High state delegations on Friday laid wreaths at the sculpture "Moses" at Zagreb's central cemetery of Mirogoj on the occasion of International Holocaust Remembrance Day.
Wreaths were laid by Parliament Speaker Gordan Jandrokovic, Deputy Prime Minister and Prime Minister Andrej Plenkovic’s envoy Anja Simpraga, Foreign Minister Gordan Grlic-Radman and Culture and Media Minister Nina Obuljen-Korzinek.
“We should all consider it our goal and priority to keep the memory of all victims and not allow these topics to cause divisions in society,” Simpraga told reporters, underlining the importance of education about the past for young generations.
She recalled that ahead of Croatia’s presidency of the International Holocaust Remembrance Alliance (IHRA) in 2023, the Croatian government adopted three IHRA working definitions and that in the period to come meetings would be held on a single remembrance ceremony at Jasenovac as well as that talks would continue on a ban on the Ustasha salute “For the homeland ready”.
Minister: Revisionists causing divisions should be excluded from public sphere
“Maybe dissonant voices are sometimes louder, but I would say that most of our citizens are aware of the suffering that happened in World War II and the plight of the Jewish people, as well as all the other victims. I think that in our education system and all the other channels of information dissemination you hear much more about those events,” Obuljen-Korzinek stressed.
Such testimonies must be affirmed and revisionists who use such painful topics to cause divisions should be excluded from the public sphere, she said.
With regard to the restitution of the Jewish property, the minister said that the governments had been working on it continually since the 1990s and that a large number of real estate properties claimed back had been returned to their owners.
We are also working on determining the origin of artworks, an issue that has been neglected for a long time, not only in Croatia and its museum community, but in many other countries, and we have formed a team of experts to work on that, she said.
All countries have passed through those processes, some assets and some buildings will be returned, some will be marked in museum collections so that their origin is known, and that is one more contribution to the culture of remembrance, the minister said, noting that it was a way of reminding museum visitors that some of the items on display were confiscated from their owners who were killed, just like the victims commemorated at Mirogoj.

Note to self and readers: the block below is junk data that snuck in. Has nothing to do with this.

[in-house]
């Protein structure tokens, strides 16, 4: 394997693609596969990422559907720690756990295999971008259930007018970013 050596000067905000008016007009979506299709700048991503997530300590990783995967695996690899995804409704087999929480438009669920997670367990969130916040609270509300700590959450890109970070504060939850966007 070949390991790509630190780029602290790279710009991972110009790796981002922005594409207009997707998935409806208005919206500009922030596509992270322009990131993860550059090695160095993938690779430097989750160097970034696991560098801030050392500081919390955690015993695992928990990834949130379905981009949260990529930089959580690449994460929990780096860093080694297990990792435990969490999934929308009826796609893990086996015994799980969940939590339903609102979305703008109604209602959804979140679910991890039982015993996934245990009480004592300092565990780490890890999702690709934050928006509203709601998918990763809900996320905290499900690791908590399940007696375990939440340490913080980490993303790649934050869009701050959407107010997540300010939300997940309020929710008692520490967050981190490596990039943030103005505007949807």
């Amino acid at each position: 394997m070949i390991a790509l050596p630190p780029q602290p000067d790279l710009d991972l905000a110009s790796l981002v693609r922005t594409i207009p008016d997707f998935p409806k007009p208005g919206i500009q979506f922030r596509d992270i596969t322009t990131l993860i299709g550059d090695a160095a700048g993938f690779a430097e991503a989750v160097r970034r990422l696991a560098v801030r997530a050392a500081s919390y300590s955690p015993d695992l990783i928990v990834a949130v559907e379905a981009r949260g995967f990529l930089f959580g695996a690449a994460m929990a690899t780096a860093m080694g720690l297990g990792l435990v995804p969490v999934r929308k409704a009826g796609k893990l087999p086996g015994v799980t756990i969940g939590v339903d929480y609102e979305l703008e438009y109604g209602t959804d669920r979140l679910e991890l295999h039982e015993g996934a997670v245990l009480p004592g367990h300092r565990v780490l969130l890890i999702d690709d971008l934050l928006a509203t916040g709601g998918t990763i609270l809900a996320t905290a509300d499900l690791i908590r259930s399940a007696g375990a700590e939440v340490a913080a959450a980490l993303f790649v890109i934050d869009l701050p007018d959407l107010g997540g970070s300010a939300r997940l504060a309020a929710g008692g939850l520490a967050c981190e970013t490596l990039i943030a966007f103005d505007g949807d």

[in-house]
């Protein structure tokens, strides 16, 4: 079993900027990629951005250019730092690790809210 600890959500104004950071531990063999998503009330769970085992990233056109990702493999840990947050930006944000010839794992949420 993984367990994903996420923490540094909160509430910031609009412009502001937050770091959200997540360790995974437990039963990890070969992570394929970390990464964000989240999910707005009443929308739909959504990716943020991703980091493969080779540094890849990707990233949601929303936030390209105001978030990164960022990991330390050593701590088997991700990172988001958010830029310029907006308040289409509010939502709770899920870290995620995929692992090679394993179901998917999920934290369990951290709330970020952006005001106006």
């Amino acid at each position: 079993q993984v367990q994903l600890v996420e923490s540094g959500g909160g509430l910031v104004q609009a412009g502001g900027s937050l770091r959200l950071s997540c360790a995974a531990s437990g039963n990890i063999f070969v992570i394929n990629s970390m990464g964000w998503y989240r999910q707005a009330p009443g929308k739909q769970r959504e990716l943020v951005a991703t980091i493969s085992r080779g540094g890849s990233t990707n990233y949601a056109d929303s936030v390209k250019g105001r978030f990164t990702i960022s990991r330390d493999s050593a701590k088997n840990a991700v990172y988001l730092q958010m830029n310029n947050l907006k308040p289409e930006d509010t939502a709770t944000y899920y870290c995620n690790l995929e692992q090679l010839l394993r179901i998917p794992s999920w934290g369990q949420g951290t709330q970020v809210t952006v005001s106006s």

Asked about derelict Jewish cemeteries, Obuljen-Korzinek said that there were overlapping competencies in that regard and that in cooperation with several Jewish communities those cemeteries had been mapped and that Croatia had joined an international project to mark those cemeteries.
That situation is especially sensitive if there are no heirs, and laws say that after a grave has not been maintained for some time, the plot can be allocated to someone else, she said, adding that those cemeteries should be preserved as memorial heritage.
‘Crimes like this should be prevented from happening again’
A wreath was laid at Mirogoj also by Social Democratic Party leader Pedja Grbin who said: “It happened once and it can happen again. That is the message that we must send today so as to help prevent similar crimes and inhumane treatment.”
Asked by reporters if a ban on the salute “For the homeland ready”, used in the Nazi-allied Independent State of Croatia (NDH), could help in those efforts, he said that the opposition was not the one that could pass a law to that effect.
“That can only be done by the ruling majority which must decide if what the government adopted a few days ago is only lip service or if they believe in what they voted for,” he added.
“Croatia has taken over the chairmanship of the international organisation and adopted certain non-binding documents that should, among other things, contribute to banning hate speech and fascist symbols.”
“Let us turn what the government adopted, taking care the documents are non-binding, into something legally binding,” Grbin said.